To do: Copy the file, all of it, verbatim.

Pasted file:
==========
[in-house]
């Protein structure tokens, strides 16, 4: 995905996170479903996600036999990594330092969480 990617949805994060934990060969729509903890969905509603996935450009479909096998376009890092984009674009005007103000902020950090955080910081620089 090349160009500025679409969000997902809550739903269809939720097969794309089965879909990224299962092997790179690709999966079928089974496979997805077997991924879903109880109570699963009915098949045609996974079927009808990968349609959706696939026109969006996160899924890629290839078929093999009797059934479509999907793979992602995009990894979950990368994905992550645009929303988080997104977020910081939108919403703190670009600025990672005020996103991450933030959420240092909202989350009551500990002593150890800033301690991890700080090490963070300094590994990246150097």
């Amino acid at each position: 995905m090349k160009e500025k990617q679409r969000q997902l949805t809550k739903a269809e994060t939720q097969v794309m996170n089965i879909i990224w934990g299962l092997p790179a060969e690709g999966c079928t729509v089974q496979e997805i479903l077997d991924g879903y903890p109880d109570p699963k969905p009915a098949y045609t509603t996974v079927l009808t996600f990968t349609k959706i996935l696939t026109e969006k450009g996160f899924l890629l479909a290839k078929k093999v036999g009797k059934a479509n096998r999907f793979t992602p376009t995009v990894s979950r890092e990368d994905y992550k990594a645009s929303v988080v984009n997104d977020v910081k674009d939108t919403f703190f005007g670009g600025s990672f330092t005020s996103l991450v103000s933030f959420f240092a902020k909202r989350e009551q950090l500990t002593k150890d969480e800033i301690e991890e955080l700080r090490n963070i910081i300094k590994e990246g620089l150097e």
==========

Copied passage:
[in-house]
């Protein structure tokens, strides 16, 4: 995905996170479903996600036999990594330092969480 990617949805994060934990060969729509903890969905509603996935450009479909096998376009890092984009674009005007103000902020950090955080910081620089 090349160009500025679409969000997902809550739903269809939720097969794309089965879909990224299962092997790179690709999966079928089974496979997805077997991924879903109880109570699963009915098949045609996974079927009808990968349609959706696939026109969006996160899924890629290839078929093999009797059934479509999907793979992602995009990894979950990368994905992550645009929303988080997104977020910081939108919403703190670009600025990672005020996103991450933030959420240092909202989350009551500990002593150890800033301690991890700080090490963070300094590994990246150097």
């Amino acid at each position: 995905m090349k160009e500025k990617q679409r969000q997902l949805t809550k739903a269809e994060t939720q097969v794309m996170n089965i879909i990224w934990g299962l092997p790179a060969e690709g999966c079928t729509v089974q496979e997805i479903l077997d991924g879903y903890p109880d109570p699963k969905p009915a098949y045609t509603t996974v079927l009808t996600f990968t349609k959706i996935l696939t026109e969006k450009g996160f899924l890629l479909a290839k078929k093999v036999g009797k059934a479509n096998r999907f793979t992602p376009t995009v990894s979950r890092e990368d994905y992550k990594a645009s929303v988080v984009n997104d977020v910081k674009d939108t919403f703190f005007g670009g600025s990672f330092t005020s996103l991450v103000s933030f959420f240092a902020k909202r989350e009551q950090l500990t002593k150890d969480e800033i301690e991890e955080l700080r090490n963070i910081i300094k590994e990246g620089l150097e």